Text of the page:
PROTECTING CROSSNESS NATURE RESERVE – HOW YOU CAN HELP
The former electricity sub-station site along Norman Road, adjoining the south-east corner of the northern part of the marshes, has been divided into four sections, each of which will be subject to a planning application for re-development. One project has already been given the go-ahead, and unfortunately we have missed the boat on that. A second planning application is currently open to public comment until this coming Monday 20th January, seeking permission for a combined office, general industrial and storage/distribution facility.
How does this affect Crossness Nature Reserve?
There is now very little of our precious Thames-side grazing marsh left in London. Everyone says how important it is for nature conservation, yet it continues to be chipped away at e.g. the Veridion Park development on the southern marshes, and the proposed Prologis facility at Crayford Marshes. Those of us who love these areas feel increasingly hemmed in. Yes, there was a much bigger industrial facility on this part of Norman Road until recently, but with Plovers, Little-ringed Plovers, Skylarks, Barn Owls and Water Voles using adjoining areas and, in some cases the brownfield areas themselves for breeding, it is important that any approved development has wildlife-friendly planting and does not disturb these species with inappropriate lighting. We should also urge the Council to insist, in line with its own policies, on an ‘extensive’ green roof (that is, a ‘brown’ roof, which mimics ‘mosaic’/brownfield habitat), which can be beneficial for rare invertebrates, a number of which, such as the Shrill Carder Bee, have recently been found at Crossness – otherwise we are going to get a bare, grey metal shed, completely surrounded by asphalt.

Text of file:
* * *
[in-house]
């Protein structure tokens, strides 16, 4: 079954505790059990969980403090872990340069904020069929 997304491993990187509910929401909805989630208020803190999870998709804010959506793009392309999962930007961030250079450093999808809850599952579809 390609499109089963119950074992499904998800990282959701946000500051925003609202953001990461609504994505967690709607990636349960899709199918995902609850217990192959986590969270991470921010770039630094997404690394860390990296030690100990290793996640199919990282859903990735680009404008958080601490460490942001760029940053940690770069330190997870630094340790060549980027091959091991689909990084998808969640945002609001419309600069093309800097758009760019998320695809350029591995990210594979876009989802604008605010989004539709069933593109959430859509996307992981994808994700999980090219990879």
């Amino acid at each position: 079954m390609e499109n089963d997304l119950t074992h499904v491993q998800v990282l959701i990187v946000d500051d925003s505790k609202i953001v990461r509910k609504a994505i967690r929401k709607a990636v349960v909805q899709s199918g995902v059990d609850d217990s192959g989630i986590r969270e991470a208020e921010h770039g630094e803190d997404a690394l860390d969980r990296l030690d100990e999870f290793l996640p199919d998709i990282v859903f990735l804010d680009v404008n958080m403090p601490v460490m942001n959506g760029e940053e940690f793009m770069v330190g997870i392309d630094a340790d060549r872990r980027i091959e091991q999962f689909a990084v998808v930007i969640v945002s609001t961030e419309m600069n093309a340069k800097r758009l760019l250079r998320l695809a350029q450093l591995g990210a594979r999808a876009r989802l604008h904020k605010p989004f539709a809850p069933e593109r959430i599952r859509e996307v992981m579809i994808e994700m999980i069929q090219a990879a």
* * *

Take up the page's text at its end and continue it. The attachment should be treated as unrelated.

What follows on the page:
How you can help.
Time is short (for which apologies), but you can help influence the outcome of the planning application by submitting some comments of your own over this weekend. Most such applications attract very few public comments, so if 20-30 people (how about 50 or more …..) were to write in, that would have a lot of impact. Conveying your passion for, and understanding of the real value of retaining what ‘wide open’ feel of the marshes we still can, is just as important as technical and policy arguments. We have suggested some points you might wish to make below, but do mention what you love about the place and how long you have been going there. You do not need to be a Bexley resident to write in to the Council.
We think it is worth making the point about not building on these sites, and instead restoring them for nature, in order to influence longer term Council thinking, even though we probably won’t win that argument this time round. The Council has officially recognised that the need for industrial land in the Borough is declining, and is factoring this into its plans. We need to be arguing that consolidation of industrial land in Bexley should take place in a planned way that enables important wildlife sites to be enlarged and not diminished, and for new ground-level wildlife corridors to be created between isolated sites.